EconomyEconomic feel-bad factor hangs over the UK election

Economic feel-bad factor hangs over the UK election

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UK households will go to the polls in July against a backdrop of stubbornly high mortgage rates, near-record rent inflation, a slowing jobs market and per-capita GDP that remains below pre-Covid levels.

At 2.3 per cent, headline inflation has fallen to its lowest level in almost three years and close to the Bank of England’s target, after exceeding 11 per cent in 2022. But markets now put low odds on the BoE cutting rates from 5.25 per cent at its June meeting because of strong underlying price pressures.

Simon French, head of research at investment bank Panmure Gordon, said the legacy of rising prices — which have surged by 20 per cent since this time in 2021 — would continue to weigh heavily on UK households. This is despite economic output starting to pick up as wages grow in real terms.

For the Conservative government, he said, “the last thing to shift is the credit the public give you”. The Tories continue to lag Labour by a steady 20 points in the polls. 

On the first full day of campaigning, Prime Minister Rishi Sunak attempted to push the message of an economic turnaround, saying the UK was enjoying “gangbusters” growth.

Britain’s economy grew 0.6 per cent in the first three months of this year, outpacing the US’s 0.4 per cent and ending a technical recession. But the US has grown far more since the eve of the pandemic, expanding by 8.9 per cent compared with just 1.7 per cent in the UK.

The rise in mortgage rates has been the biggest blow to the Conservatives’ claims of economic competence, with many voters blaming Liz Truss’s ill-fated “mini” Budget in 2022.

About 5mn households were hit with rising mortgage costs between 2021 and the end of last year, and the BoE said in December that a further 5mn would need to refinance at a higher rate by 2026. Monthly repayments would typically increase by roughly £240, or 40 per cent, it said. While mortgage rates have eased from their peaks in the summer of 2023, they have ticked up since February.

Meanwhile, annual growth in rents rose at a record pace of 9.2 per cent in April, and has eased only marginally since. As a result, about two in five adults are struggling to pay for housing, according to the ONS.

The sour mood is clearly evident in surveys and opinion polls, but the main economic indicators are pointing to an upturn, with GDP growing by 0.6 per cent in the first quarter.

The quickest pace of growth in two years prompted the IMF to upgrade its forecast this year to 0.7 per cent growth, although it warned that the UK faces a £30bn funding gap

Nevertheless, UK consumer confidence stood at minus 19 in April, well below the average of minus 5.3 per cent between 2014 and 2019, according to the GfK consumer index.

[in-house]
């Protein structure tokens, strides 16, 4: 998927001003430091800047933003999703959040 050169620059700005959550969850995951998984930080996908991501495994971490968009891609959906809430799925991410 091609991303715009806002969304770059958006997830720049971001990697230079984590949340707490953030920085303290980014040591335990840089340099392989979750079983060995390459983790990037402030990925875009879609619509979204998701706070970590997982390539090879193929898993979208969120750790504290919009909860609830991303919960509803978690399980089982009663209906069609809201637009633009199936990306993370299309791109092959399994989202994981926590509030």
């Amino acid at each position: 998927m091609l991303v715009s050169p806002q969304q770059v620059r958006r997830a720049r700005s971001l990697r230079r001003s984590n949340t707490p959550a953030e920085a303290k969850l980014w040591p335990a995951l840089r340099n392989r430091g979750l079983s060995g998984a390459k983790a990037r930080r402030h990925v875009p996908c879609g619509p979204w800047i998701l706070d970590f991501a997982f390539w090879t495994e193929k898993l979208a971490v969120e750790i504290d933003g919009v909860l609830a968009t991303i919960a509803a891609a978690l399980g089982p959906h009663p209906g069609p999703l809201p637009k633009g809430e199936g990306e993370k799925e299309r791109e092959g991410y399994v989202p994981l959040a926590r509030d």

According to YouGov polling from May 18-20, a quarter of Britons approve of how the economy is being handled, the highest figure since March 2022. But that remains dwarfed by the 69 per cent who disapprove.

“They are playing to a very, very hostile crowd at the moment and I don’t think there is very much they could do that would change that,” said Jack Bailey, a political scientist at the University of Manchester. “For this strategy to work there would have to be a period of time for things to really stabilise in the public psyche.”

One silver lining is the jobs market, where unemployment remains low and pay growth has proved stronger than expected — average earnings are now roughly back at their early 2021 level in real terms.

The trouble is that this recovery follows a long period in which wages have stagnated, low income households have seen the value of benefits eroded by inflation, and frozen tax thresholds have penalised higher earners.

Real disposable income per person fell 1.8 per cent in the four years to the end of 2023, official data shows. Since the Conservatives came to power in 2010 real wages have risen by just 3.6 per cent.

Spending patterns match the moribund picture. The volume of goods and services consumed by UK households has stagnated over the past four years, compared with a 10 per cent growth in the US — undermining Sunak’s boast that UK economic growth was now starting to outpace that of the US. 

Against this backdrop, the prime minister’s claim that inflation is “back to normal” may cut little ice with people still unable to afford essentials.

“The economy is returning to a more normal state. But that ‘normal’ currently bakes in many more people facing hunger and severe hardship,” said Helen Barnard, director of policy at the Trussell Trust charity, which has seen rising levels of destitution and demand for its food parcels. 

She added: “This isn’t a short-term problem that will fade away as inflation falls and growth recovers. It’s a long-term problem and every party needs a proper plan to fix it.”

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